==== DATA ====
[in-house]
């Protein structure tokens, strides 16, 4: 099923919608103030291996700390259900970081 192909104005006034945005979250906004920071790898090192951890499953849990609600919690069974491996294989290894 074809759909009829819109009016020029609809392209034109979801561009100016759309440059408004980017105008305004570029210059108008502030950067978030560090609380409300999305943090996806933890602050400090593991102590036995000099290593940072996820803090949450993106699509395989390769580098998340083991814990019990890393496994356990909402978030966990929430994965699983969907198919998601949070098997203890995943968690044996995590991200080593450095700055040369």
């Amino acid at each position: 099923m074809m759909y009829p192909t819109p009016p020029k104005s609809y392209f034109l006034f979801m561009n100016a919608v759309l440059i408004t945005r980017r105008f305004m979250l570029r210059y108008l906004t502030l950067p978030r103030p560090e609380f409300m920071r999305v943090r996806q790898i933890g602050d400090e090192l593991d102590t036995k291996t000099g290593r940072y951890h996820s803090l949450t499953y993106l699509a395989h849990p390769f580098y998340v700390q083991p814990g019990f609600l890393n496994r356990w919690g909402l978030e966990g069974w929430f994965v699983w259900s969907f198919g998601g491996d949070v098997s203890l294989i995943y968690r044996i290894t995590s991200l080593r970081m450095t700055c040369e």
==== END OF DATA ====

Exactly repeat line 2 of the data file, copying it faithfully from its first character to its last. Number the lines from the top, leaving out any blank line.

């Protein structure tokens, strides 16, 4: 099923919608103030291996700390259900970081 192909104005006034945005979250906004920071790898090192951890499953849990609600919690069974491996294989290894 074809759909009829819109009016020029609809392209034109979801561009100016759309440059408004980017105008305004570029210059108008502030950067978030560090609380409300999305943090996806933890602050400090593991102590036995000099290593940072996820803090949450993106699509395989390769580098998340083991814990019990890393496994356990909402978030966990929430994965699983969907198919998601949070098997203890995943968690044996995590991200080593450095700055040369």